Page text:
DAVID CLIFFORD ARRIVED into his debut campaign with Kerry seniors last year with a great degree of hype, which he more than justified by landing All-Star and Young Footballer of the Year honours at the end of the year.
But the excitement surrounding Clifford meant he took the attention firmly off the shoulders of Kerry’s other debutant in attack – Kenmare ace Sean O’Shea.
When Kerry opened up their league campaign against Donegal last January, it was the former All-Ireland minor winning captain who wowed the crowd with a seven-point haul as he pulled the strings from number 11.
O’Shea, who won minor crowns in 2015 and 2016, enjoyed a fine year in the green and gold and looks to be the long-term answer for the Kingdom at centre-forward.
He was first called into the senior set-up by Eamonn Fitzmaurice in the summer of 2017 but saw no action on the field. Once his chance came last year, he grasped it with both hands and quickly established himself as a regular starter through the league and championship.
“Whenever you get called into Kerry, you’d be nervous about it the first night,” says O’Shea. “Having the few fellas there that you knew and would talk to (helped).
“You could pop a message at them to see what the craic was like, to see what the set-up was like as well. That helps to guide you through the first few sessions and that too.
“Eamonn was great. Eamonn gave me my first start in both the league and the championship so I owe a lot to Eamonn.
“All the finer details, he really looked after them. Things didn’t really look out for us last year, (that was down to) the performances from the players more than anything else. The backroom team was exceptional, they looked after every last detail.
“They prepared for everything so professionally and it was great to be in that environment.”
Sean O’Shea and Cian Kiely at the launch of Electric Ireland’s Sigerson, Fitzgibbon and HE championships announcement. Electric Ireland will live stream a selection of Fitzgibbon and Sigerson Cup games this year.
Source: David Fitzgerald/SPORTSFILE
The average age of the Kerry set-up has dropped significantly since Peter Keane’s appointment as Fitzmaurice’s replacement.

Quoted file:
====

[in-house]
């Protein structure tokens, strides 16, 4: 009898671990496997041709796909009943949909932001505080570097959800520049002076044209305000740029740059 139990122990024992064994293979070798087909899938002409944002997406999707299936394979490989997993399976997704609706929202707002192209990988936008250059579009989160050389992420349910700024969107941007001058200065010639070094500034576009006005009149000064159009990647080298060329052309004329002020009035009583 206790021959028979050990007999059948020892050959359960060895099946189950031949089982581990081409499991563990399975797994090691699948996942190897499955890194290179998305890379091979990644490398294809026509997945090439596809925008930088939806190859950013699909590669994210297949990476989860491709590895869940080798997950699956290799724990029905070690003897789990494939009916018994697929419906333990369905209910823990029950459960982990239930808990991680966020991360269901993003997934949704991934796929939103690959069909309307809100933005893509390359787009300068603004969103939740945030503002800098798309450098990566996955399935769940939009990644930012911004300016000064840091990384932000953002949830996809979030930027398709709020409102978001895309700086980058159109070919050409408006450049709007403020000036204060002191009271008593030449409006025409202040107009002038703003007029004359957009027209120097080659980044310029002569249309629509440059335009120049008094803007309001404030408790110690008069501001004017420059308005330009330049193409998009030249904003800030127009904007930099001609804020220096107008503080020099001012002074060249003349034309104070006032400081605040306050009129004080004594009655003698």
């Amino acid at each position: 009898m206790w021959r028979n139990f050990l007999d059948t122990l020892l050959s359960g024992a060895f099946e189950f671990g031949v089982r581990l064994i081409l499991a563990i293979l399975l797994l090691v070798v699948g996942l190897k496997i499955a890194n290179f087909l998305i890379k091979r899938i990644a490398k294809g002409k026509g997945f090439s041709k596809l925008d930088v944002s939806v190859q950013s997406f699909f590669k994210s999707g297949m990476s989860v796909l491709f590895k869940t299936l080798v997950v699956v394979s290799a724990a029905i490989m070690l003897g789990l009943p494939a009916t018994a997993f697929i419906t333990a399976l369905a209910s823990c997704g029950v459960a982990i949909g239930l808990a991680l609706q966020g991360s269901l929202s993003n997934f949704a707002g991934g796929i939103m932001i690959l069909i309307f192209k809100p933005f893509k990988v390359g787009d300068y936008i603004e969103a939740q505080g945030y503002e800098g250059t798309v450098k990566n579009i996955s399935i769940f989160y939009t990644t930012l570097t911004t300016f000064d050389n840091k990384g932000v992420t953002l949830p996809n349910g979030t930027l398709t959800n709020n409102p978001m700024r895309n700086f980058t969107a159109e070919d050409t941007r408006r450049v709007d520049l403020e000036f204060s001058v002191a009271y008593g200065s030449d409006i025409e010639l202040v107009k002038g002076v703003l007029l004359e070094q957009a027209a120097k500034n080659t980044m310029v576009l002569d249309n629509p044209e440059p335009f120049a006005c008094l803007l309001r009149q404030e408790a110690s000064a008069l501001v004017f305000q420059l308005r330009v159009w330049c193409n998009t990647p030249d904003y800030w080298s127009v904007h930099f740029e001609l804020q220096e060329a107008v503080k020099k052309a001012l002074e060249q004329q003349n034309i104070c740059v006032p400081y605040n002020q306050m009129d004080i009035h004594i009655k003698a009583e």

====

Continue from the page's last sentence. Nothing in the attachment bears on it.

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Four veterans retired over the winter – Kieran Donaghy, Anthony Maher, Darran O’Sullivan and Donnchadh Walsh – while Fionn Fitzgerald and Barry John Keane are no longer part of the panel.
“There’s been four notable retirements,” he says. “It’s a younger squad than usual but us younger lads would want to be stepping up into leadership roles now too.
“Kerry is known for producing forwards. It’s tough and you always have to be on your toes in training trying to get a jersey or hold onto a jersey. You’re playing with some of the best forwards in the country.
“Every night training there is competitive, just battling to get on the team for the league, no one takes the foot off the pedal at all,” O’Shea added.
The final year UCC Arts student worked under current Kerry boss Peter Keane for a season at minor level, lifting the Tom Markham Cup together in 2015.
“He’s been in charge of the last three winning minor teams. He’s been there on All-Ireland final day and he’s got that experience.
“I had a year (of) minor with Peter so I know him well enough. He’s very good and looks after us very well. He has a good backroom team around him and it’s good, I’m looking forward to it.
“There’d be different changes but we all want the same end goal for Kerry.”
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